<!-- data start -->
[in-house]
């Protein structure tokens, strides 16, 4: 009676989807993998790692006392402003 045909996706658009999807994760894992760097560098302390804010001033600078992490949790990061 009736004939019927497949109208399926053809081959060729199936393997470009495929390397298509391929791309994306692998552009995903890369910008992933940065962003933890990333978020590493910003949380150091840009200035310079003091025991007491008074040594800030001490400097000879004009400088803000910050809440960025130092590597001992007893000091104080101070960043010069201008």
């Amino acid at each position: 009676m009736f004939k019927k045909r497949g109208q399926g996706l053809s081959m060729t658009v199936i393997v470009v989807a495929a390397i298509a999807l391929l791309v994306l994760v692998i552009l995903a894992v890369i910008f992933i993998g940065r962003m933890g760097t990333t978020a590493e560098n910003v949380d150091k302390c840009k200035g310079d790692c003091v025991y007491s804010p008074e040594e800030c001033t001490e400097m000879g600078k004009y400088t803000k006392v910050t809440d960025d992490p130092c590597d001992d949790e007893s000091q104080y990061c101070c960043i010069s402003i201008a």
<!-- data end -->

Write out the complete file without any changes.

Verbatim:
[in-house]
């Protein structure tokens, strides 16, 4: 009676989807993998790692006392402003 045909996706658009999807994760894992760097560098302390804010001033600078992490949790990061 009736004939019927497949109208399926053809081959060729199936393997470009495929390397298509391929791309994306692998552009995903890369910008992933940065962003933890990333978020590493910003949380150091840009200035310079003091025991007491008074040594800030001490400097000879004009400088803000910050809440960025130092590597001992007893000091104080101070960043010069201008």
């Amino acid at each position: 009676m009736f004939k019927k045909r497949g109208q399926g996706l053809s081959m060729t658009v199936i393997v470009v989807a495929a390397i298509a999807l391929l791309v994306l994760v692998i552009l995903a894992v890369i910008f992933i993998g940065r962003m933890g760097t990333t978020a590493e560098n910003v949380d150091k302390c840009k200035g310079d790692c003091v025991y007491s804010p008074e040594e800030c001033t001490e400097m000879g600078k004009y400088t803000k006392v910050t809440d960025d992490p130092c590597d001992d949790e007893s000091q104080y990061c101070c960043i010069s402003i201008a």